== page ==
NEXT year is expected to be the hottest on record, as greenhouse-gas emissions continue to rise. The Church of England has published a guide to help people to engage with the UN climate summit, COP28, which begins on 30 November (News, 10 November).
Once described as “4D spaghetti”, the annual climate negotiations are, on one level, notoriously complex; on another, they are very simple: it is the nations of the world coming together to decide how they are going to tackle the climate crisis.
This year, the meeting takes place in Dubai, the most populous city in the United Arab Emirates and one of the world’s biggest oil-producers. The meeting is an opportunity to push climate change up the agenda, the Church of England’s national environment officer, Jo Chamberlain, said. “Climate change and big international conferences like this can be hard for any of us to get our heads round. People can also feel slightly helpless and unsure of how they can contribute from home, but there are many ways we can all do our bit.
“As Christians, we can pray, and we can share our concerns with our local MP and also raise awareness through our churches. This handy guide offers lots of useful tips on the best ways to ensure your voice is heard at this international climate event.”
The Church of England engages with the COP summits as part of a delegation from the Anglican Communion. The guide, published this week, says that, since climate change is a global problem, it engages through the global perspective offered by the Communion. At COP28, the delegation will be led by the Primate of Central America, the Most Revd Julio Murray, from Panama.
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Underpinning the Church’s involvement is inequality in the experiencing of the effects of climate change: most of the poorer, less polluting countries are some of the most vulnerable to storm, drought, and rising seas. The guide refers to England as the birthplace of the Industrial Revolution, and the eighth largest producer of historic emissions, and says: “We worship a God of justice, and therefore we want to be at COP28 to help bring about climate justice.”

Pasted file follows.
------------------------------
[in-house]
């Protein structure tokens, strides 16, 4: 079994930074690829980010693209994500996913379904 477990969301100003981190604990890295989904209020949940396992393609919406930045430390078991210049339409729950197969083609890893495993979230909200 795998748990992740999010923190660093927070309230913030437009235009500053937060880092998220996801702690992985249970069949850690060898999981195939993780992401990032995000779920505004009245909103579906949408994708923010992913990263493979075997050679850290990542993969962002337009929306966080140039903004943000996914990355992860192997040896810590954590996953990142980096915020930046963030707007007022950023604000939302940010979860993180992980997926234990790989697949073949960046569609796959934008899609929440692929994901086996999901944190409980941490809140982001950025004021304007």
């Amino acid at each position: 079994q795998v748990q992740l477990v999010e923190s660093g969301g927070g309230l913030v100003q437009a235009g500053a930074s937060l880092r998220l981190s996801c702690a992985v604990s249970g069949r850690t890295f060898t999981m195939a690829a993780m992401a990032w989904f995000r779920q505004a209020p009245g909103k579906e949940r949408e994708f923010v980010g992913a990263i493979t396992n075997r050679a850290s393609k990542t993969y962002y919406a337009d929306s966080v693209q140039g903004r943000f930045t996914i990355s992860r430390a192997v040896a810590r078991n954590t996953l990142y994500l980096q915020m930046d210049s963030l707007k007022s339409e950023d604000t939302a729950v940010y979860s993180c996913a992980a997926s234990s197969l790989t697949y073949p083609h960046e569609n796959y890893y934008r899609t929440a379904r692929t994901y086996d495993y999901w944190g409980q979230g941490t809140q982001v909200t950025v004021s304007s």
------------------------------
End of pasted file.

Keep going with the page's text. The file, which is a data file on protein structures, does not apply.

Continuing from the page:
The Anglican Communion, with many country delegations and civil-society groups, is calling for this year’s summit to set a date by which the world will have phased out fossil-fuel use. At last year’s meeting, in Egypt, the language of the final communiqué was watered down from “phase out” to “phase down”. The hope of the Communion delegates is that this date will be agreed in Dubai.
The guide outlines three ways in which people can engage in the talks, despite not attending in person. First, they can pray “for every country to be willing to make concessions to see the kind of change we need to see”. Links are provided to prayer resources from Green Christian and CAFOD.
Second, people can write to their MP. Many MPs judge the level of concern of their constituents by the size of their mailbag on an issue. The guide provides links to the Make Polluters Pay website, which has a template and guide for writing to politicians.
Third, the COP is an opportunity to raise awareness and discuss the issue of climate change with friends, colleagues, and neighbours. The guide sets out ways to do this, and links to research from Climate Outreach offers tips.
Christian Aid’s campaigns and activism officer, Colleen Tait, said: “The international and intergenerational perspective provided by the Church is an important voice at these talks. It’s great to see the Church pointing out ways people can support this effort from home. Those prayers and actions are going to be greatly needed.”
Joe Ware is a senior climate journalist at Christian Aid.